Patriotic defense: U.S. Women to World Cup Final Sunday

U.S. Womens Soccer Team )photo Facebook/US Soccer Team)

U.S. Womens Soccer Team
)photo Facebook/US Soccer Team)

The only nation to appear in at least the Semifinals of all seven FIFA Women’s World Cups is now the only nation to appear in four World Cup Finals—and looking to become the only nation to win three championships.

Above the U.S. crest on their jerseys sit a pair of stars, one each for their 1991 and 1999 World Cup championships, the battle cry has been the quest for that third star. Riding a 513-minute scoreless streak against, the United States Women’s National Team is on the verge of that third star. But they were also just four years ago losing a heartbreaker in penalties to Japan. Sunday could see a rematch of that epic 2011 Final, Sunday night in Vancouver. The match can be seen on FOX, with pregame at 5 pm and kickoff at 6P pm. Japan was to play surprising England in the second semifinal on Wednesday night.

When Jill Ellis took over as coach from Pia Sundhage, who returned to her native Sweden to coach their national team, it was seen as a bit of a controversial hire. Quickly, Ellis changed the system from the free flowing attack we had become used to where goals were almost always plentiful to a more rigidly structured style more focused on defense. It was a change difficult to adjust to for players, fans, and commentators alike and results were slow in coming.

However in the World Cup opener against Australia, the U.S. came out quickly scoring in the 12th minute on a goal from Megan Rapinoe. Lisa De Vanna tied it for the Aussies in the 27th, which was the last goal allowed by this team. Hope Solo has recorded five consecutive shutouts, tying her with Brianna Scurry with 10 in her World Cup career, and Ellis’ defensive structure has held tightly. The U.S. went on to defeat Australia 3-1. Three has been the highest output so far.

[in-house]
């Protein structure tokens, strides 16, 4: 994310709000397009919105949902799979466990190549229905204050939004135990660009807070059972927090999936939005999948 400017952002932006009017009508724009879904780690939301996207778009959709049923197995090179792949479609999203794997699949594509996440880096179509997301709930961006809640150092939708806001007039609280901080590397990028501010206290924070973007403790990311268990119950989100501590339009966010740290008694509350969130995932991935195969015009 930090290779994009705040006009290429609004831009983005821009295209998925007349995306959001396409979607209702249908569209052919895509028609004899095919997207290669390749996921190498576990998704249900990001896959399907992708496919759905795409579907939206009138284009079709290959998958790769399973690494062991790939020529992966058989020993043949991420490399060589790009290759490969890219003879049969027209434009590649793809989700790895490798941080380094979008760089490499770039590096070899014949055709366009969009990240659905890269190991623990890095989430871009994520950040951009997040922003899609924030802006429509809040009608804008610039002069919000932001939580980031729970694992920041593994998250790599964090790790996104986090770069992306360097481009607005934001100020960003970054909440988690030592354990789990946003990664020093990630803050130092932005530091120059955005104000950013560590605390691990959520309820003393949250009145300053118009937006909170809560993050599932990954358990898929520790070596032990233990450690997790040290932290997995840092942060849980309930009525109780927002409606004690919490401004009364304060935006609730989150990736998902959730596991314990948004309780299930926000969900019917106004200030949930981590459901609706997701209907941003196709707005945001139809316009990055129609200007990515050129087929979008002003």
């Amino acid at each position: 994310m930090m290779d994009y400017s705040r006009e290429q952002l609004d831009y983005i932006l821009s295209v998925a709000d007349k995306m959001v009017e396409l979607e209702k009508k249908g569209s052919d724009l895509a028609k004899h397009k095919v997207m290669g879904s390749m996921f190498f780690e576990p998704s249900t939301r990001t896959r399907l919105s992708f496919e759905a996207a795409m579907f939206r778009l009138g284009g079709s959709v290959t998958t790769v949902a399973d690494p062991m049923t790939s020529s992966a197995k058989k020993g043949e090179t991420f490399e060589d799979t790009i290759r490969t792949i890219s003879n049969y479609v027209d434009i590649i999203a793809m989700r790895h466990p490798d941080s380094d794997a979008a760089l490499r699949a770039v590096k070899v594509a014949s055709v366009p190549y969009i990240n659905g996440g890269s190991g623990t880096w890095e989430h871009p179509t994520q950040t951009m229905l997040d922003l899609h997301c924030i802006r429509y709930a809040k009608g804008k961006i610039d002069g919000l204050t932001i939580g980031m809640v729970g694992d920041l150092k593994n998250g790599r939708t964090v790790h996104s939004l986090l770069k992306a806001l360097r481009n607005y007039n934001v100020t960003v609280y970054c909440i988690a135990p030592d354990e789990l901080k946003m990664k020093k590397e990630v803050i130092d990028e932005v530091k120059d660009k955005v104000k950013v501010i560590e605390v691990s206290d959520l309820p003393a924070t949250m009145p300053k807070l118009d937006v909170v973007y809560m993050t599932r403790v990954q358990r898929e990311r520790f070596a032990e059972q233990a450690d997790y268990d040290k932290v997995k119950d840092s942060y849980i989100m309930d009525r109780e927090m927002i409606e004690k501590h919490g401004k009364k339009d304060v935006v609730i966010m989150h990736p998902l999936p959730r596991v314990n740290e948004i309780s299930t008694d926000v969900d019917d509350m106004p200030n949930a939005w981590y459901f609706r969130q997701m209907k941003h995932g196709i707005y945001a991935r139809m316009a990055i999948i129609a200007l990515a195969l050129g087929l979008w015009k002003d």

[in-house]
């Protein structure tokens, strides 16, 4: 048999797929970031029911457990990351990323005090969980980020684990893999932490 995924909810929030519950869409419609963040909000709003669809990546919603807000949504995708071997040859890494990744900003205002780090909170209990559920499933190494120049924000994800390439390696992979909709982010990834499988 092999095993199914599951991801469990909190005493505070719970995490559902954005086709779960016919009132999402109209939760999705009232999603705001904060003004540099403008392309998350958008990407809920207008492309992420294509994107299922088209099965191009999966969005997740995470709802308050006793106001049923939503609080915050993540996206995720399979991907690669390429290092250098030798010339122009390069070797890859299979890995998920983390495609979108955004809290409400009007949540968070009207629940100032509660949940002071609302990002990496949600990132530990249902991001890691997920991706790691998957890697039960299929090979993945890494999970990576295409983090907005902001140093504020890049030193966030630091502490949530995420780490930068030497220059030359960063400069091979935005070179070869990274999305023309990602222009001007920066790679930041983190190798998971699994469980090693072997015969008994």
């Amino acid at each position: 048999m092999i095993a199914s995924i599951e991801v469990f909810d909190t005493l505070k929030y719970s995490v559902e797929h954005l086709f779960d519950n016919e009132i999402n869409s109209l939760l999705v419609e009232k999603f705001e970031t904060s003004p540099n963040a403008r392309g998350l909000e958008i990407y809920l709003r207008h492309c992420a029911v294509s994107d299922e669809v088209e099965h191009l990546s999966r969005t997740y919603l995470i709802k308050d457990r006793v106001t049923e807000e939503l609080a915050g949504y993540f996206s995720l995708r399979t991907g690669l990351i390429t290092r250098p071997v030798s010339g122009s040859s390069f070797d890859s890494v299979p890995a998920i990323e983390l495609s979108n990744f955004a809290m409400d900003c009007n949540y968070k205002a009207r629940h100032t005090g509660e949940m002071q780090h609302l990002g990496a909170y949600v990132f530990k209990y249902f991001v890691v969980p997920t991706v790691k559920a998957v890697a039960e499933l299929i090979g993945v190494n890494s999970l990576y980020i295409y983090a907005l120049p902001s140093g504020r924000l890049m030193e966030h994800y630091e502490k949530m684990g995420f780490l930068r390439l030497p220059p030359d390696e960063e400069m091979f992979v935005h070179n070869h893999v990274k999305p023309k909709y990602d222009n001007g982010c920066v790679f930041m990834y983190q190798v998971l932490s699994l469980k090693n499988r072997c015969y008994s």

They followed that with the highly anticipated match against Sweden, with Sundhage making several provocative comments about her former team in the days leading up to the match. This one was painful to watch, a 0-0 draw, with more questions. The final group stage match did little to alleviate concern, a 1-0 win over Nigeria but still, Group D champions with seven of the possible nine points.

The Knockout Stage began with a 2-0 win over Colombia on goals from Alex Morgan and Captain Carli Lloyd. The Quarterfinal against China saw the issue with finishing continue for Team USA, a Lloyd goal in the 51st minute giving the Americans another 1-0 victory.

The USA entered this World Cup ranked #2 in the world. Germany was #1 and the opponent in the Semifinal in Montreal. Each side’s goalkeeper made big saves in a scoreless first half. The Americans benefitted from two bad calls in the second half. In the 59th minute, defender Julie Johnston pulled down Germany’s Alexandra Popp for a penalty. Johnston received a yellow card instead of the red that would have taken her out of the rest of the tournament.

Solo stalled leading to nearly two minutes before the kick, and Celia Sasic missed wide left. Six minutes later, Morgan went down and another penalty was called; however, replay clearly showed the foul occurred outside the penalty area. Lloyd stepped to the spot and defiantly scored to put the U.S. up 1-0 in the 69th minute. Kelley O’Hara added her first-ever WNT goal in the 84th as the USA beat Germany 2-0, sending them to the Final.